Evidence for HHV-6-induced thrombotic microangiopathy in transplant patients undergoing HSCT

Among infectious agents, HHV-6 was found to be an independent risk factor for thrombotic microangiopathy (TMA) and only HHV-6 infection was associated with TMA-related mortality.

 Transplant-associated thrombotic microangiopathy (TMA) is a rare complication of hematopoietic stem cell transplantation (HSCT), thought possibly to be secondary to infection.

Ramgogal et al. of the Children’s Hospital of Pittsburgh investigated various risk factors for TMA, including HHV-6 reactivation, in a retrospective cohort of 12,369 children undergoing HSCT at multiple hospitals over 12 years. Risk factors for TMA included allogeneic HSCT, peripheral blood stem cell transplants, CMV infection, fungal infection, graft-versus-host disease (GVHD) and veno-occlusive disease, as well as HHV-6 infection. Among these various risk factors, multivariate analysis demonstrated that only HHV6 was an independent risk factor for TMA-related mortality, with a hazard ratio of 2.86. Survival curves are shown in Fig 1.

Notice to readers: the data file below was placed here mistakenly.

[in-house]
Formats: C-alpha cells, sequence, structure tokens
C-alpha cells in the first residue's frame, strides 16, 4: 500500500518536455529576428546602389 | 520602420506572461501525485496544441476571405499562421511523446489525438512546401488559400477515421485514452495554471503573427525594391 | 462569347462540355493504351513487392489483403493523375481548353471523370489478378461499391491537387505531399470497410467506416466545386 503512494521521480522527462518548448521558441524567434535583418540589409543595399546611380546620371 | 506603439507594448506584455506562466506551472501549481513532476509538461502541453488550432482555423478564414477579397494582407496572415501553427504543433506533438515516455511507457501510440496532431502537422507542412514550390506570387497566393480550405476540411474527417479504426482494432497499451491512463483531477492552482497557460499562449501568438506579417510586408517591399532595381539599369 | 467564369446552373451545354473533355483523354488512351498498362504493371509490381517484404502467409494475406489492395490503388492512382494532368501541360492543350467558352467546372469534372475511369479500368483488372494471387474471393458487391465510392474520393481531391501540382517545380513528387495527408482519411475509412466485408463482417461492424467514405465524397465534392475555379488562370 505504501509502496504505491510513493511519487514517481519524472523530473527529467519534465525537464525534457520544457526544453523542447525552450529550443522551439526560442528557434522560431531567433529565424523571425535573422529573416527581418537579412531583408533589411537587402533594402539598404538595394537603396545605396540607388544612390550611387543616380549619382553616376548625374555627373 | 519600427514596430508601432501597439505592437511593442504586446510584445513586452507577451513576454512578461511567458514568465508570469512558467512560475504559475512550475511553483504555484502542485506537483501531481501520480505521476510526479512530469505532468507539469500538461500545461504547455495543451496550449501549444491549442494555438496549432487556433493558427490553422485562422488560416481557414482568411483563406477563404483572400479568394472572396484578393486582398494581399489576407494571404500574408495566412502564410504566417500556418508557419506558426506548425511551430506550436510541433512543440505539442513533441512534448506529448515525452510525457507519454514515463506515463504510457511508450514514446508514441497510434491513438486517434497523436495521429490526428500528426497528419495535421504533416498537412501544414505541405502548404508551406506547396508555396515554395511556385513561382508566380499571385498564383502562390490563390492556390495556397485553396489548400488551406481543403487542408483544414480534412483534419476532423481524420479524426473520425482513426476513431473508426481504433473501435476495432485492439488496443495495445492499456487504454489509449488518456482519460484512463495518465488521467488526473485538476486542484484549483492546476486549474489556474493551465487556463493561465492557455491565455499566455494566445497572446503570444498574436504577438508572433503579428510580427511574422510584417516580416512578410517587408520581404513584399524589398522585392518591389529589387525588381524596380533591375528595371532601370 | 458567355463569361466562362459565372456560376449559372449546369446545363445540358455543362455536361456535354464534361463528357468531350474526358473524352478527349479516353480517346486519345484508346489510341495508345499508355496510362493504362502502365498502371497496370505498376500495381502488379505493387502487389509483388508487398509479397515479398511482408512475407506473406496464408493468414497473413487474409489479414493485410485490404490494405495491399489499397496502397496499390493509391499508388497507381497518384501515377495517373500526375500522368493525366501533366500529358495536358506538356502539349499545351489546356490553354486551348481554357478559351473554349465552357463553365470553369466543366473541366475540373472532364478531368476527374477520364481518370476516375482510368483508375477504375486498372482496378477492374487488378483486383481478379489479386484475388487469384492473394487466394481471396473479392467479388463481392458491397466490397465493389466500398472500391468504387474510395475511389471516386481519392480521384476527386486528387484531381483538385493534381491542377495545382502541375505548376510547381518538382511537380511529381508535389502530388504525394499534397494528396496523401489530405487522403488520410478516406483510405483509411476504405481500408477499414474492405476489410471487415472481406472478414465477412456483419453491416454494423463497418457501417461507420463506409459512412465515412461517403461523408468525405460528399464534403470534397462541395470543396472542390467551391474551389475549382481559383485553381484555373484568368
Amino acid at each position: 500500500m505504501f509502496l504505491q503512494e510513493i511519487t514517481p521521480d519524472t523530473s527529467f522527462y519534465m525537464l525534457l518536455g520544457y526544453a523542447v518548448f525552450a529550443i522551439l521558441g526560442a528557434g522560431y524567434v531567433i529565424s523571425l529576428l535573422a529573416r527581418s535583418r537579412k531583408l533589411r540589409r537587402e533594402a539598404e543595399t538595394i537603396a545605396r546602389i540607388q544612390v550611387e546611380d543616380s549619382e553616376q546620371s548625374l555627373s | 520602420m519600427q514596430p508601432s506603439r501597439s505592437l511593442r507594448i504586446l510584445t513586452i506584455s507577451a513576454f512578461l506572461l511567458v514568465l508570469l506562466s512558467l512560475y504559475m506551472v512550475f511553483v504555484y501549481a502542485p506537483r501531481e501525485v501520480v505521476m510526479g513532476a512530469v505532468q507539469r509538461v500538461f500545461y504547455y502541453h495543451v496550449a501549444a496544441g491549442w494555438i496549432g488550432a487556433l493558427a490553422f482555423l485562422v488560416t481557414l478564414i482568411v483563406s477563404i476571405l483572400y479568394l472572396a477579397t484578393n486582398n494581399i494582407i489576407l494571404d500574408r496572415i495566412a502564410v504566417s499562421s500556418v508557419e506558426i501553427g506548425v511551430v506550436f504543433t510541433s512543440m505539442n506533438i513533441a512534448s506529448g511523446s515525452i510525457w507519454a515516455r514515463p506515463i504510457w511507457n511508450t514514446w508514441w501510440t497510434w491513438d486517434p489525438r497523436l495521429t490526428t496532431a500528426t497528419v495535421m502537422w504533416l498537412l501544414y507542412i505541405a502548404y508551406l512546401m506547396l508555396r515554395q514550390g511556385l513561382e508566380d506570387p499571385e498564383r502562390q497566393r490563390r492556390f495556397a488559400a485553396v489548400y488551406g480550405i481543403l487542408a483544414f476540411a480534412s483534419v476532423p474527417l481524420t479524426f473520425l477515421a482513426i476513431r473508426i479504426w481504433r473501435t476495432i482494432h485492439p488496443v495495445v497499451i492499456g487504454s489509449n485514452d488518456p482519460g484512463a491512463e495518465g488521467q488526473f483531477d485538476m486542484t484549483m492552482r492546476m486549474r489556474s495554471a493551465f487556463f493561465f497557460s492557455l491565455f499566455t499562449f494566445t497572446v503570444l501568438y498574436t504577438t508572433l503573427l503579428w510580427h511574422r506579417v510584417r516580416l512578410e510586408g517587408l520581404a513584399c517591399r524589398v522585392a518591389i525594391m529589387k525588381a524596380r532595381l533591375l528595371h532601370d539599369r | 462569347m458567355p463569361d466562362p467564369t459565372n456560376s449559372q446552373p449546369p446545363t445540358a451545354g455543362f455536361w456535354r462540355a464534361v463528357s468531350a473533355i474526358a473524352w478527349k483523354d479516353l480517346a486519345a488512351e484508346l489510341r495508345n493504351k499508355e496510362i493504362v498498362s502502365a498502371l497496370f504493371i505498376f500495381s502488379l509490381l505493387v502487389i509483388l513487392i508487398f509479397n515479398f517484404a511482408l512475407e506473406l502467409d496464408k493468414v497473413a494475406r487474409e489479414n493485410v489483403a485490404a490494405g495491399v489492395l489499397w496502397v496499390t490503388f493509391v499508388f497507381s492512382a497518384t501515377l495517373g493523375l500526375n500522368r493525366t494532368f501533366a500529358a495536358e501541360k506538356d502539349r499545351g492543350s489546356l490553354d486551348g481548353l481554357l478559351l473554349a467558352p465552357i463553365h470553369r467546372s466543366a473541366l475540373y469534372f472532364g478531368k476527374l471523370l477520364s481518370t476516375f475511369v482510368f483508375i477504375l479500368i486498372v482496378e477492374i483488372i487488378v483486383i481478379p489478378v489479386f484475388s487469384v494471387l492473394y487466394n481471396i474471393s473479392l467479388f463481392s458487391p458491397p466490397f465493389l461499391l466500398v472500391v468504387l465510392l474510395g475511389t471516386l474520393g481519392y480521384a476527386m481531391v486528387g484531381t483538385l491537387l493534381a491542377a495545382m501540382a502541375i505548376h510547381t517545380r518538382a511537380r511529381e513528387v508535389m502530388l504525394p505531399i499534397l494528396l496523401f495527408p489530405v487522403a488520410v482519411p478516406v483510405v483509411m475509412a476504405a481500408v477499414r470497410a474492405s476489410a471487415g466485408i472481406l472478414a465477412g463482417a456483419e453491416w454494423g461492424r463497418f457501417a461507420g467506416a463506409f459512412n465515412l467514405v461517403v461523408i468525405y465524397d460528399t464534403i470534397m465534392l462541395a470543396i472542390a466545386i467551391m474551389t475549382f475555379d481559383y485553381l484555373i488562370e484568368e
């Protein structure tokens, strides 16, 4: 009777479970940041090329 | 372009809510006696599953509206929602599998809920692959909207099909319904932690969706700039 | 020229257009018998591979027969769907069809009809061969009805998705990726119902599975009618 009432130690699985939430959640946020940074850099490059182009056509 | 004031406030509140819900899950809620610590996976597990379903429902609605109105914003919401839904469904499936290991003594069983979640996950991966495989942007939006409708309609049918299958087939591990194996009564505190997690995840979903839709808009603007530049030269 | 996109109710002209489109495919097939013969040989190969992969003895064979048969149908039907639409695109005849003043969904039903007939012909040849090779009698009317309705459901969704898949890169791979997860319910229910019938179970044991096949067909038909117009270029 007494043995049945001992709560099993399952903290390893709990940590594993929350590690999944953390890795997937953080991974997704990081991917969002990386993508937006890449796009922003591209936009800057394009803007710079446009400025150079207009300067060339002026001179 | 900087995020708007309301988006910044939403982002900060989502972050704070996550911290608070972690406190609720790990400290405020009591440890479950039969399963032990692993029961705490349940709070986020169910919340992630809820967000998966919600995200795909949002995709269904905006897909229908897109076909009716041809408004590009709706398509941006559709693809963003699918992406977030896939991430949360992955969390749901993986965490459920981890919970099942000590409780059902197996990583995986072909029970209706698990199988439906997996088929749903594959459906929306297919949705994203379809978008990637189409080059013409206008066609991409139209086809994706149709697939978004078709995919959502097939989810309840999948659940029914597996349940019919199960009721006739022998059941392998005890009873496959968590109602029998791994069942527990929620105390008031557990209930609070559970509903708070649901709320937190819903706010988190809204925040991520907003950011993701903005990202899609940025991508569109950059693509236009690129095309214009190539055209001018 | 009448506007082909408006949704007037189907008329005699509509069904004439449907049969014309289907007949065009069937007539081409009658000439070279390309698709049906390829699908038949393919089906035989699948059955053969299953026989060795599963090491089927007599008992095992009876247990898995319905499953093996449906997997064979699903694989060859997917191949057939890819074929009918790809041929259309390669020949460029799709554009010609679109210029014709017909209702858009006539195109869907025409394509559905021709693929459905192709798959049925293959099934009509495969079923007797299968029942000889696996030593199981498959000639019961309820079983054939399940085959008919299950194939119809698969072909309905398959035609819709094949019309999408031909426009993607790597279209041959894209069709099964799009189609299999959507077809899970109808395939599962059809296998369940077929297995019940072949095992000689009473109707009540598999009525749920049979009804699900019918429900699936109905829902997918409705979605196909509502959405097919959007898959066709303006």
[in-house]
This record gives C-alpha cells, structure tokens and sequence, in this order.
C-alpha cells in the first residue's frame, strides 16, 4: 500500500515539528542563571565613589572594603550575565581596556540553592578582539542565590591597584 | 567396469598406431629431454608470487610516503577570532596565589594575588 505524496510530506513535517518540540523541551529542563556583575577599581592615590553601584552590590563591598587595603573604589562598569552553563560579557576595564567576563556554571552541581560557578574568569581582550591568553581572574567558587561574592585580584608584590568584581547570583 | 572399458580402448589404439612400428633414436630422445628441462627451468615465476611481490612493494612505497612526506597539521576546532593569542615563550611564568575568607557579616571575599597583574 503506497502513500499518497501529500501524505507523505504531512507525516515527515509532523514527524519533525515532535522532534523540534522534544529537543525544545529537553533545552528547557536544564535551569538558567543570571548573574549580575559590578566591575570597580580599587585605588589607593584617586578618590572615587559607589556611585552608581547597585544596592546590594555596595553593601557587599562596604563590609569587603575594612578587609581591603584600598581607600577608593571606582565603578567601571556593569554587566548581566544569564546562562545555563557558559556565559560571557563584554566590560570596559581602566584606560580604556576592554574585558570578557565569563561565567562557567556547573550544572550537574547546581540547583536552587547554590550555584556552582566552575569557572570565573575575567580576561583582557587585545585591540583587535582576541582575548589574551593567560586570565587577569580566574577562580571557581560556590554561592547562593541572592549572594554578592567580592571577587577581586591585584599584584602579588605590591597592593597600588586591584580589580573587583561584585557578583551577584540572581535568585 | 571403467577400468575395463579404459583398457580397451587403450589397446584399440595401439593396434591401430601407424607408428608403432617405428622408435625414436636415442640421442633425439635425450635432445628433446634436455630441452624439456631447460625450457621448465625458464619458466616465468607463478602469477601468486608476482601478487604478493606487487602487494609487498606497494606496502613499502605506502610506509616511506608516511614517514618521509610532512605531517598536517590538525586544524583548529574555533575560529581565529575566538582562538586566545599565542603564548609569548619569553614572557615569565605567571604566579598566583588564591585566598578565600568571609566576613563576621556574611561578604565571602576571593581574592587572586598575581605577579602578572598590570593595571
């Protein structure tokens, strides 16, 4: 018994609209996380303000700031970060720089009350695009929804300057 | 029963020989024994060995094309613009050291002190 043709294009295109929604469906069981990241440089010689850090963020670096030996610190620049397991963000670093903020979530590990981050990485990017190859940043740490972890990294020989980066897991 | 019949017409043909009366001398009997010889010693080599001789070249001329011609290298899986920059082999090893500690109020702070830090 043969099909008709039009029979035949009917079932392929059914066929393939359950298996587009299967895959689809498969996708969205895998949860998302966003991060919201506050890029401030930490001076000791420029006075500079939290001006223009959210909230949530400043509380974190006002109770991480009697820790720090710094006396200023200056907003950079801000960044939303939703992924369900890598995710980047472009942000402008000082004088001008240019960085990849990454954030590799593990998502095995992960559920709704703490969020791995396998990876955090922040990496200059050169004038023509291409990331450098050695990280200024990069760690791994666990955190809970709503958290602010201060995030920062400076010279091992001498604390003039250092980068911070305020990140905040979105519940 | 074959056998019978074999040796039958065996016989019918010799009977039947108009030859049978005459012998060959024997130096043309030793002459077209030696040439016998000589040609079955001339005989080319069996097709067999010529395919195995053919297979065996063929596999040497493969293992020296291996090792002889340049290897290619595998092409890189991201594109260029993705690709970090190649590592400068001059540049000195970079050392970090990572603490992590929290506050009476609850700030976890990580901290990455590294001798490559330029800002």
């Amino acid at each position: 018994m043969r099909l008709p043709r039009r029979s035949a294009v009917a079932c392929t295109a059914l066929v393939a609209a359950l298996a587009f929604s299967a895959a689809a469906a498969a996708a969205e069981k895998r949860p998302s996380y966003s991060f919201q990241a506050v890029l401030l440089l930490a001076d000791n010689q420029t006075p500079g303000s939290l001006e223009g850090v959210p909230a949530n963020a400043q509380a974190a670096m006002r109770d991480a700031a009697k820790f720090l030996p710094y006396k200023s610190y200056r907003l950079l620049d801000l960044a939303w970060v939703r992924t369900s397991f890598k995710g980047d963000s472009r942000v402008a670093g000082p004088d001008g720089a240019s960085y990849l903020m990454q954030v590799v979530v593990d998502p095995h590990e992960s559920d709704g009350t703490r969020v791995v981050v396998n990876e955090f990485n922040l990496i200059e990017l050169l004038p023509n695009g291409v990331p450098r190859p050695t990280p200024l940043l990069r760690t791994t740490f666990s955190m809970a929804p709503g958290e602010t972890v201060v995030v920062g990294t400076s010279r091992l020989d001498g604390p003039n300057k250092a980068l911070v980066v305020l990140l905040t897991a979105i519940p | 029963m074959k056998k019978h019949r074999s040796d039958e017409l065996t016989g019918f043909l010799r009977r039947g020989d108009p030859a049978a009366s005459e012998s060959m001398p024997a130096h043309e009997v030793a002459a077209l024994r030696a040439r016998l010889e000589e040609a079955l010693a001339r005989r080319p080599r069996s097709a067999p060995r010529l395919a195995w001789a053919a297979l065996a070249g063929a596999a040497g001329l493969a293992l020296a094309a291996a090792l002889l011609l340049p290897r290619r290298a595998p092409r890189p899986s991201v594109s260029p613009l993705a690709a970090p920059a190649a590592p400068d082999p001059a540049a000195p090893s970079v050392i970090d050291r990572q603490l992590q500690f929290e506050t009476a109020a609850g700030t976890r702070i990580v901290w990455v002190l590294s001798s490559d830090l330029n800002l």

Fig 1 - Overall mortality in HSCT patients with and without HHV-6.

The mechanisms by which HHV-6 might increase the risk of TMA and TMA-related mortality are speculative and include inhibition of angiogenesis and enhanced activity of the complement cascade. A recent meta-analysis showed that HHV-6B infection is a risk factor for subsequent acute GVHD (Phan et al. 2018), which in turn is a risk factor for TMA. However, multivariate analysis revealed that HHV-6 was a risk factor for TMA independent of its ability to increase the risk of GVHD, and HHV-6 (but not GVHD) was also an independent risk factor for TMA-related mortality. Thus, it is plausible that HHV-6 may play a role in the genesis of this rare complication in people undergoing HSCT.

Read the full article:  Ramgopal 2021